Since the histamine content of food varies dramatically, this may be a source of inflammation for some individuals. Avoidance of foods recognized as having high histamine concentrations may be beneficial. Altering a diet to foods with low histamine content for an individual suspected as having histamine intolerance is one of the few non-pharmacologic therapies available. High histamine concentrations are found in fermented foods such as aged cheese, yogurt, sauerkraut, still wine, sparking wines, and processed meat. Foods that may initially be low in histamine, may develop much higher concentrations over a few days. Therefore, one needs to be conscious of “safe” foods that cannot be consumed as leftovers. Spinach, avocados, pineapple, and tomatoes are examples of fruits and vegetables that contain relatively high histamine concentrations. Artificial coloring, preservatives, chocolate, and cinnamon are also high in histamines.

Fish that have not been cleaned, cooked, and eaten immediately after being caught tend to contain high amounts of histamine. The World Health Organization released a report saying that the high levels in fish may be too high for people who have allergies and immune system problems when accompanied with alcohol. Alcohol deactivates DAO. The two in combination can bring on a severe allergic reaction.

Genetics likely plays a key role in development of histamine intolerance. Early studies indicate the presence of genetic polymorphisms involved in developing deficient concentrations of diamine oxidase (DAO). The genetic component to this syndrome is supported by diagnosing histamine intolerance in family members. (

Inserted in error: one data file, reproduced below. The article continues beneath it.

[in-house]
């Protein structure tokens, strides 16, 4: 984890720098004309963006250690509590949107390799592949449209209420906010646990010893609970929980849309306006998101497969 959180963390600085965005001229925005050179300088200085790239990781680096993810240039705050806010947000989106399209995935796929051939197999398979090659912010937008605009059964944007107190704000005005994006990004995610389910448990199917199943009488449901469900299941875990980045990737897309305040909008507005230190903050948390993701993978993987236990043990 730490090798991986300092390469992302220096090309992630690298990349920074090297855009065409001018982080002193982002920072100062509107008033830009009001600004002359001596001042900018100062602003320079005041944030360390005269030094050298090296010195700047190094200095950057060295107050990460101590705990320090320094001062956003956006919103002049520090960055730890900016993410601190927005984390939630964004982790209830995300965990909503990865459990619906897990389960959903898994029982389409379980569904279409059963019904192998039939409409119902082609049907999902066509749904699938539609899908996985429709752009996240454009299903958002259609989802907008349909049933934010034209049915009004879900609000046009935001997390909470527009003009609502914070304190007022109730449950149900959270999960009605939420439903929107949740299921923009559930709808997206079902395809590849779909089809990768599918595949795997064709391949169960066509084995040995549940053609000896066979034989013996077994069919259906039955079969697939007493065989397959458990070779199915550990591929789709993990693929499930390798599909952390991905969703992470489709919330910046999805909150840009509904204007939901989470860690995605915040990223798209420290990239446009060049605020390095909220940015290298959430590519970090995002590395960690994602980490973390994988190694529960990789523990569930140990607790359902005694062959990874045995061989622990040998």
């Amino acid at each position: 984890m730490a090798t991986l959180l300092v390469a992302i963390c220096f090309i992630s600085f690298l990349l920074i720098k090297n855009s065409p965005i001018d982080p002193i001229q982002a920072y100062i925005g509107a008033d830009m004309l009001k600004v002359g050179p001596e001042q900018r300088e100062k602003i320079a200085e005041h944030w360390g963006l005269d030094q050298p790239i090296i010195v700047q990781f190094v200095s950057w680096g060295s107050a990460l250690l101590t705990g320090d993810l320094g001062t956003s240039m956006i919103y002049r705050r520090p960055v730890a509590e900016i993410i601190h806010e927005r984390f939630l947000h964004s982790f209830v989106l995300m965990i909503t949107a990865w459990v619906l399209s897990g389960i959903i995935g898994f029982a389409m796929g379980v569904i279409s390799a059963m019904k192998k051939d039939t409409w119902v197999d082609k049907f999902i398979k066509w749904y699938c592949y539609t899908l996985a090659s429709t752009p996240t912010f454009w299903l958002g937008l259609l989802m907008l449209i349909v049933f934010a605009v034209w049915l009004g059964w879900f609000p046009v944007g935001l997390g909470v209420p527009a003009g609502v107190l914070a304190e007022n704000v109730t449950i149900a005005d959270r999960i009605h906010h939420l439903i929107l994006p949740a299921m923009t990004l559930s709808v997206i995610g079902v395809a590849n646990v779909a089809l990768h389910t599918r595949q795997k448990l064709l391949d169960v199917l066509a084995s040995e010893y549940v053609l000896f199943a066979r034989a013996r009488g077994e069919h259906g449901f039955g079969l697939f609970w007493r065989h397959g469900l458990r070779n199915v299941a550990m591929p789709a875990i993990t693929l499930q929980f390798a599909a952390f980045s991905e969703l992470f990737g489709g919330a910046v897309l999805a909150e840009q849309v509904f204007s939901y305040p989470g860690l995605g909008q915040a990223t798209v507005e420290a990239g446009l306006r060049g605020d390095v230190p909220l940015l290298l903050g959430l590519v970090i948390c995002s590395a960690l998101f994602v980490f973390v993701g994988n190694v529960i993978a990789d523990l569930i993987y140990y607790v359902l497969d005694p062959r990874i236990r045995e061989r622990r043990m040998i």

Histamine symptoms drastically reduce during pregnancy. It has been known that maternal blood serum levels of diamine oxidase (DAO) activity increases 1000 times during the first 20 weeks of pregnancy. DAO is produced at very high concentrations by the placenta. These findings temporarily relieve histamine intolerance symptoms until the baby is born. (Marintz, Schwarzer, Bieber, Van Der Ven, Novak 2008).

Is it possible for histamine intolerance to be an iatrogenic syndrome related to use of certain pharmaceuticals? Some drugs are known to either directly enhance histamine concentrations or to inhibit histamine breakdown by reducing concentrations of DAO. It has been estimated that more than 90 drugs may be involved in either inhibiting DAO or increasing histamine concentrations. Some implicated drugs include antidepressants, bronchodilators, anti-mycotics, anti-bacterials, and NSAIDs. A more complete list can be found on the website of the Swiss Interest Group Histamine Intolerance (SIGHI), ( (Joneja 2017)